In retrospect, it was a recipe for potential illness.
Take a relatively small travel trailer, newly made with building materials that include formaldehyde, a chemical that is frequently used in adhesives found in wood and other products. Close it tight and send it to the sultry Gulf Coast where it bakes before use. Move a family right in.
Multiply this by thousands, and it is little wonder that some of the new residents of those trailers complained they were sickened by the formaldehyde fumes. One man was found dead in his trailer after complaining of them. To add insult to injury, consider that the new occupants of the trailers were people made homeless by the devastating Hurricane Katrina.
A congressional committee last week hauled in four executives of northern Indiana trailer manufacturers to explain how it all happened. Clearly, some members of Congress wanted to blame them for manufacturing products that made people sick. On the other extreme, Congressman Mark Souder, who represents the Elkhart County area where the four firms are located, thought the companies should be exonerated and criticized the hearing as politically motivated.
But the hearing did offer an education about formaldehyde as well as more reminders of the government’s failures to react to Hurricane Katrina.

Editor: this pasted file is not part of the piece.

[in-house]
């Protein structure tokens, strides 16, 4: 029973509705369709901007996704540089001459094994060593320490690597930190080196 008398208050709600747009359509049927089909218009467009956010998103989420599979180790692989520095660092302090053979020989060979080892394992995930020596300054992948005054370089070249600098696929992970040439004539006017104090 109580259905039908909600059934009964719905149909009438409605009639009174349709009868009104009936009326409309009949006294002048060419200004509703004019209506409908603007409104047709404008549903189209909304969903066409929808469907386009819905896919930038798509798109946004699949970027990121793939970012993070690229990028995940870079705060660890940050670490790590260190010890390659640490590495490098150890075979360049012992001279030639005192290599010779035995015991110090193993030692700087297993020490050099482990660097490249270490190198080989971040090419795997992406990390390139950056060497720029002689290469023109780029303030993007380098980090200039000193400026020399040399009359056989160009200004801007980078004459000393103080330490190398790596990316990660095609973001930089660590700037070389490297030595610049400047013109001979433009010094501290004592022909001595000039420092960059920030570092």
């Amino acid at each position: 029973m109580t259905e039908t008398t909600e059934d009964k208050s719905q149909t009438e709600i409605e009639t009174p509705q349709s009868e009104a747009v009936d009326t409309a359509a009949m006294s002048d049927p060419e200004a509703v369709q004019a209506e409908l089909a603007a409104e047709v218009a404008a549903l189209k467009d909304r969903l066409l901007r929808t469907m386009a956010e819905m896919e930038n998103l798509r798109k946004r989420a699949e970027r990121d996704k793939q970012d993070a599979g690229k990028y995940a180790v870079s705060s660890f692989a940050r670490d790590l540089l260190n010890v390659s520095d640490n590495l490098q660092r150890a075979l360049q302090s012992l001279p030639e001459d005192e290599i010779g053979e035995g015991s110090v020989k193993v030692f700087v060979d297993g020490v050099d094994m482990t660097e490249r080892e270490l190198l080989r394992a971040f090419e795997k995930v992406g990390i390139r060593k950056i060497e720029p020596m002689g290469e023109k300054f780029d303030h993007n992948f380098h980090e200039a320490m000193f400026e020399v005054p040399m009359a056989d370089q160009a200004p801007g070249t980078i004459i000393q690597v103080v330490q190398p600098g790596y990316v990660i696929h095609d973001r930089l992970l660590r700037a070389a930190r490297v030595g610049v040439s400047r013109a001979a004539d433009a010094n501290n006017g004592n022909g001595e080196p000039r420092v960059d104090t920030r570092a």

Perhaps most importantly, the hearing pointed to a glaring hole in federal standards that Congress and/or federal regulators should address.
Formaldehyde is widespread in buildings and can, at high levels, cause difficult breathing and even trigger asthma attacks. It is a suspected, but not proven, carcinogen.
The Federal Emergency Management Agency ordered the manufacturing of thousands of travel trailers to temporarily house Katrina victims after the 2005 natural disaster. Questions about formaldehyde began emerging by June 2006, but it was another year before the government ordered a halt to selling the trailers and months after that before the government finally tested formaldehyde levels in them. Finally, in February, the Centers for Disease Control and Prevention announced that tests found unacceptably high levels of formaldehyde in the trailers.
Jim Shea, chairman of Nappanee-based Gulf Stream Coach, told the committee last week that the company tested unoccupied trailers in the Gulf Coast and after finding high levels, contacted FEMA. “We were ready, willing and able to assist FEMA,” Shea testified, but the agency “did not accept our offer.”
Perhaps the most glaring conclusion to come out of the hearings is that while the Department of Housing and Urban Development has standards for levels of formaldehyde in mobile homes, there is no government standard for travel trailers. This is an omission the government obviously must address – particularly if it is going to offer such trailers to displaced victims of disaster.